To Come

Carole Lombard was born Jane Alice Peters on October 6, 1908, in Fort Wayne, Indiana, the daughter of Elizabeth Knight and Frederick C. Peters. She had two older brothers, Frederick and Stuart, and enjoyed playing with them more than making paper Jane Alice Peters - Age 5cutouts or valentines. A childhood friend remembered that "every other afternoon this 5 year old blonde would come screeching across the street, demanding a chance to play one of the ends [in football]. She was always sent home again."

After her parent's separation in 1914, her mother took the children to live in California. All of Lombard's life, her mother, "Bessie," remained her closest confidant. They died together on the airplane in 1942.

She left school after Junior High, and often participated in exhibition ballroom dancing at the Coconut Grove in Hollywood. It was here, in 1925, that a Fox Studio executive spotted her and gave her a screen test. Her career had begun.

Two years later, she began to work for Mack Sennett, the "King of Comedy." She made several two reel comedies with him, and told interviewers that she enjoyed working with him. He remembered her as a "scamp and a madcap."

The young starletAfter leaving Sennett she appeared in various films for Pathe and Paramount. One of them was Man of the World, with William Powell. They married in 1931 and were divorced 28 months later. Carole said later that "career had little to do with the divorce. We were just two completely incompatible people." They remained friends, starring together in 1936 in the classic comedy My Man Godfrey.

Lombard had known Clark Gable since 1932, but their romantic attachment began in 1936, when John Hay Whitney gave an elaborate costume party in Hollywood. The invitations requested the guests appear in something white. With her unfailing sense of humor, Carole arrived at the party in a white ambulance and was carried into the Whitney mansion on a stretcher. She and Gable renewed their friendship at "The White Ball," becoming constant companions until their marriage in 1939.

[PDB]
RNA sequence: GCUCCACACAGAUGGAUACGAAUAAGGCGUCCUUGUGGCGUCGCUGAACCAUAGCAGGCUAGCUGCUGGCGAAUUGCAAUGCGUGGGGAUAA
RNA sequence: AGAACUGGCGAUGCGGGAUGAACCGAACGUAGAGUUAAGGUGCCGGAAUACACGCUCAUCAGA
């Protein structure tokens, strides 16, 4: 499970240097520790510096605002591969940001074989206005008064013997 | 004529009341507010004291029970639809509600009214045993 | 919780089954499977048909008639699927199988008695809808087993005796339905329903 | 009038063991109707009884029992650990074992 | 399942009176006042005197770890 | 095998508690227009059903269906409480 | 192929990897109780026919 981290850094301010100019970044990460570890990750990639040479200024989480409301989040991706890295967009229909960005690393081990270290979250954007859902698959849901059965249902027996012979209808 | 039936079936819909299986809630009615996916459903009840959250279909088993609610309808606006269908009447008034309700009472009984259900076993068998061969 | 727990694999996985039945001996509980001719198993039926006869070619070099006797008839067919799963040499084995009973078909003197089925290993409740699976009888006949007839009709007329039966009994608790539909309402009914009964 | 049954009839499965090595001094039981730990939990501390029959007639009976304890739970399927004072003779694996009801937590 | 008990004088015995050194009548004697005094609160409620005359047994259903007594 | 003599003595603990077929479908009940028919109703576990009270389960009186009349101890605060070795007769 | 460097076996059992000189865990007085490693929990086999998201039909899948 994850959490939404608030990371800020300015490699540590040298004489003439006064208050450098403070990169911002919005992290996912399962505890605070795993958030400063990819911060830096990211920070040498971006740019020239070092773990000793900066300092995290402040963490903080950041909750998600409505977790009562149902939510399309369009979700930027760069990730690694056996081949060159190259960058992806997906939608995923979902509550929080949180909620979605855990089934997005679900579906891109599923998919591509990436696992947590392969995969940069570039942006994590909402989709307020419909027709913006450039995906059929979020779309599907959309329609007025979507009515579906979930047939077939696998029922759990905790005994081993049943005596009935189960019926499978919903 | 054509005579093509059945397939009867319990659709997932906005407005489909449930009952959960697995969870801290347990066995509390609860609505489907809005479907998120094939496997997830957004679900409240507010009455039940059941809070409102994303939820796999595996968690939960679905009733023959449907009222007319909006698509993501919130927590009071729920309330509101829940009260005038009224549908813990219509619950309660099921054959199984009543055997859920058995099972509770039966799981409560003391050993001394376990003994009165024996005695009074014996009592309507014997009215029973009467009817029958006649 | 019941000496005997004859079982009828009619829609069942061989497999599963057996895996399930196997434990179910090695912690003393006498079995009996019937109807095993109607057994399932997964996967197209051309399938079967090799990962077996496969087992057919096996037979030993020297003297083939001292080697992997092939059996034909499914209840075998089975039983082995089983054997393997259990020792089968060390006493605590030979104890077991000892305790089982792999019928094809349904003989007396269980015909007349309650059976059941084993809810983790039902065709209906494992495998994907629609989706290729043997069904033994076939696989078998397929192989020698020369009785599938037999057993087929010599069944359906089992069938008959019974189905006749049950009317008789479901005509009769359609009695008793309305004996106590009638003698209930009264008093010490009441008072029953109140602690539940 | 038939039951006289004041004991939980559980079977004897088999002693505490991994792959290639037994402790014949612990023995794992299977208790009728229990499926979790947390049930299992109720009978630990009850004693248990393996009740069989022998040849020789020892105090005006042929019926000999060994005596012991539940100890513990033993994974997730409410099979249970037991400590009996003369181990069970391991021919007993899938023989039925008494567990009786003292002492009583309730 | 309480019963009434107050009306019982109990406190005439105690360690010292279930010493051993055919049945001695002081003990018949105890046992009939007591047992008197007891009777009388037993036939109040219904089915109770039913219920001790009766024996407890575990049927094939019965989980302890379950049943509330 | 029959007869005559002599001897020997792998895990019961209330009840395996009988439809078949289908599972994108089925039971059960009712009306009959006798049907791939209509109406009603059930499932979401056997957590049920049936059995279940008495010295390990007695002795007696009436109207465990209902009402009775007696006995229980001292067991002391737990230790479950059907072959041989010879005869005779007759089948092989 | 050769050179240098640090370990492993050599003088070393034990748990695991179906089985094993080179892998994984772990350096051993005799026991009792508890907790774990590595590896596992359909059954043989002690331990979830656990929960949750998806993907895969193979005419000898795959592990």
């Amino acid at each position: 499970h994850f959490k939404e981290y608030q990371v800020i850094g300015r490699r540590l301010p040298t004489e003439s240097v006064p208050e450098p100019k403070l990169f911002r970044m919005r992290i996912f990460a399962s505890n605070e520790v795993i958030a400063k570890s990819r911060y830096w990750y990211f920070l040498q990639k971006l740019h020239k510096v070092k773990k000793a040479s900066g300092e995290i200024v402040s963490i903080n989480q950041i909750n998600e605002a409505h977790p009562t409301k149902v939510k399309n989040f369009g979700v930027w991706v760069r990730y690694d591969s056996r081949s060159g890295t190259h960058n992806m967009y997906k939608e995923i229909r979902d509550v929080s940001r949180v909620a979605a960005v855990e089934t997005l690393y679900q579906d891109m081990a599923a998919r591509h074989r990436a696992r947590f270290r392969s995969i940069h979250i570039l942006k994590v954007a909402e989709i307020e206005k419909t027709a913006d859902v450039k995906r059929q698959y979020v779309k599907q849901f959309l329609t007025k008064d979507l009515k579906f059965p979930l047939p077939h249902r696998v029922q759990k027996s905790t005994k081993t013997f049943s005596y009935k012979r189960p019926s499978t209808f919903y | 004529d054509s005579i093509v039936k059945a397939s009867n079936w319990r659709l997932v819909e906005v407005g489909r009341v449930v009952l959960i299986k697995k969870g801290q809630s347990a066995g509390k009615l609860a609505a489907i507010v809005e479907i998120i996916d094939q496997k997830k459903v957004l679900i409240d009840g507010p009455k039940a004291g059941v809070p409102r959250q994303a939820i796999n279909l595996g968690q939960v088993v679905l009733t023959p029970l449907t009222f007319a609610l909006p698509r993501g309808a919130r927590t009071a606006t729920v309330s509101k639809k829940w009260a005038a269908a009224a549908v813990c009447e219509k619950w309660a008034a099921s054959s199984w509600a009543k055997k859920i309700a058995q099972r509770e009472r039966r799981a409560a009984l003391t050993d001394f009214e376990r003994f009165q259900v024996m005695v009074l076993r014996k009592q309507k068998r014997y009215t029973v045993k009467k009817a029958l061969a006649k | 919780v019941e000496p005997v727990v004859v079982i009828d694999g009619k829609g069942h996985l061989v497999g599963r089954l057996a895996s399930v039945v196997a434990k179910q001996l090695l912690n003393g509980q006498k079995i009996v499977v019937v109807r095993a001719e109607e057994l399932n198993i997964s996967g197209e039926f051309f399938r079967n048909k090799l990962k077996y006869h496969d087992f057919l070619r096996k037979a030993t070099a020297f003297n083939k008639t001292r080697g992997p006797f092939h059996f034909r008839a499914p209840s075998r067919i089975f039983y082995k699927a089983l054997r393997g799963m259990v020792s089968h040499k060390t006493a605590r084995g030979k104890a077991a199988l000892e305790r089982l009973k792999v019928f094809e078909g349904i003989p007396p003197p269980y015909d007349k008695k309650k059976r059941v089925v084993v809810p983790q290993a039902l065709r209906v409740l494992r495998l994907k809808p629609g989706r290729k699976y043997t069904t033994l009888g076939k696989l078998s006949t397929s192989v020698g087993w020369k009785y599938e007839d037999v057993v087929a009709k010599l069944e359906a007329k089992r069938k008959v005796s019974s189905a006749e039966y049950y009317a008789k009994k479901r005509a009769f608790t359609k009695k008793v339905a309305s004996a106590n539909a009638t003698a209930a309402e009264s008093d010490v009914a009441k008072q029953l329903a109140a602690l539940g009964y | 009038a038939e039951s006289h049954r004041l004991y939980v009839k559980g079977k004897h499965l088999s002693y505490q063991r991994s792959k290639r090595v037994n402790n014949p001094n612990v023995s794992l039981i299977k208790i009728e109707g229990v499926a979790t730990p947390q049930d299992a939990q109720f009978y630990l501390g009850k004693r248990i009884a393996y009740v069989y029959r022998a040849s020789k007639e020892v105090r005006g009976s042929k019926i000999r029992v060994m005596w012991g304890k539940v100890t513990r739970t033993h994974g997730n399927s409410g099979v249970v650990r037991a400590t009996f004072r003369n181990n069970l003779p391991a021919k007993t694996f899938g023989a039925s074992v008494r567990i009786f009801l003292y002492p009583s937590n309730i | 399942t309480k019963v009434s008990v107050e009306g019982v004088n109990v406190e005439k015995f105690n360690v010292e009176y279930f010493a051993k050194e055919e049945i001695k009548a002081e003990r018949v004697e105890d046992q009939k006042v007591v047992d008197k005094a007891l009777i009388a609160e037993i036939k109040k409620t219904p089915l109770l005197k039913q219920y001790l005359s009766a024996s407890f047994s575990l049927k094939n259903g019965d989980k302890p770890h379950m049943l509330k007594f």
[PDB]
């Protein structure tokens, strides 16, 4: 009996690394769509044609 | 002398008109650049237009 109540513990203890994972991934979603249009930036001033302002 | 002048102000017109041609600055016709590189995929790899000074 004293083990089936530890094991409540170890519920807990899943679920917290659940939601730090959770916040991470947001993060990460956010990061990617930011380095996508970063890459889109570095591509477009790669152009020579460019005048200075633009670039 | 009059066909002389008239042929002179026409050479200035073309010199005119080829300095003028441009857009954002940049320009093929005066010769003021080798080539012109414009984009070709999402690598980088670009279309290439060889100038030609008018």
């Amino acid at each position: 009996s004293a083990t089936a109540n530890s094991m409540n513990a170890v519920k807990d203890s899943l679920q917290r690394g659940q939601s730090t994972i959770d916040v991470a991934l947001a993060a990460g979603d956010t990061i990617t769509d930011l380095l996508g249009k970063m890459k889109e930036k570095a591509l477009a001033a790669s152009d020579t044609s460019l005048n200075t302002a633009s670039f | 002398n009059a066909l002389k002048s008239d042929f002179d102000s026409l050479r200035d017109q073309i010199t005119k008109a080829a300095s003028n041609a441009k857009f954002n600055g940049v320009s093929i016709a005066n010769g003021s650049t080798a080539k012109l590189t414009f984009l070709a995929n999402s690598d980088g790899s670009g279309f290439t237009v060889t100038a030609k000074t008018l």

In the summer of 1939, they settled on a 20 acre estate in the Encino section of the San Fernando Valley. They loved the outdoor life and shared times hunting and riding together. Lombard was the ideal mate for Gable, a woman who could be glamorous and lovely, but who also could be as companionable as a pal.

Following the entrance of the United States into World War II inJust before marriage 1941, Gable was made chairman of the Hollywood Victory Committee. In January 1942, he arranged for Lombard to embark on a bond selling tour that would climax in Indianapolis on January 15. At that rally, she spoke publicly for the last time. "Before I say good-bye to you all -- come on -- join me in a big cheer -- V for Victory!"

At four AM, Friday, January 16, 1942, Lombard and her mother boarded the plane home to California. After refueling in Las Vegas, the plane took off on a clear night, and twenty three minutes later crashed into a mountain side thirty miles southwest of Las Vegas. All of the 23 passengers aboard were killed.

Her husband joined in the search for her body, and on January 18, brought her and her mother home for burial in Forest Lawn Cemetary, Glendale, California.